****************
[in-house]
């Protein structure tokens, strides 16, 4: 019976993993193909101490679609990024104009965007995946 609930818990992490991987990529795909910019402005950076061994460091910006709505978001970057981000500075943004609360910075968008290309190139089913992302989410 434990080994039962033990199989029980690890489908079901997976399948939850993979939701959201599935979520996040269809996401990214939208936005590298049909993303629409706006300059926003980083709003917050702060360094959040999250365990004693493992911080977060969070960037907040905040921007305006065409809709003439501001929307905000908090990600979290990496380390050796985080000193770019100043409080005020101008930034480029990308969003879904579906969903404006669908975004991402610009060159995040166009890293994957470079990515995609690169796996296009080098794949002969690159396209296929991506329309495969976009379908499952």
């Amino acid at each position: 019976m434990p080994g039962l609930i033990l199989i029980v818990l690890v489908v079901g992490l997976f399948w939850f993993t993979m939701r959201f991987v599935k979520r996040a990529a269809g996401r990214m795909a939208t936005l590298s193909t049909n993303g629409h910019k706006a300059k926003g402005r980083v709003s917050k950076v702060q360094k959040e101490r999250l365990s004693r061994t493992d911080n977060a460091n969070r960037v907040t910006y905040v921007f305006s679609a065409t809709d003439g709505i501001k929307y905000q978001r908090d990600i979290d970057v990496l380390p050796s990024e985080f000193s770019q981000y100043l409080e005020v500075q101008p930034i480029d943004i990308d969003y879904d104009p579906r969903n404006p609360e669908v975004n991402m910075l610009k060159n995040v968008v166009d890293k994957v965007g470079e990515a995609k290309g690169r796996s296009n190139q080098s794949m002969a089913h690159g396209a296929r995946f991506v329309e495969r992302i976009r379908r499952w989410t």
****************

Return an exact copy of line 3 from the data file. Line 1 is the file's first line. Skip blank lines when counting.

């Amino acid at each position: 019976m434990p080994g039962l609930i033990l199989i029980v818990l690890v489908v079901g992490l997976f399948w939850f993993t993979m939701r959201f991987v599935k979520r996040a990529a269809g996401r990214m795909a939208t936005l590298s193909t049909n993303g629409h910019k706006a300059k926003g402005r980083v709003s917050k950076v702060q360094k959040e101490r999250l365990s004693r061994t493992d911080n977060a460091n969070r960037v907040t910006y905040v921007f305006s679609a065409t809709d003439g709505i501001k929307y905000q978001r908090d990600i979290d970057v990496l380390p050796s990024e985080f000193s770019q981000y100043l409080e005020v500075q101008p930034i480029d943004i990308d969003y879904d104009p579906r969903n404006p609360e669908v975004n991402m910075l610009k060159n995040v968008v166009d890293k994957v965007g470079e990515a995609k290309g690169r796996s296009n190139q080098s794949m002969a089913h690159g396209a296929r995946f991506v329309e495969r992302i976009r379908r499952w989410t």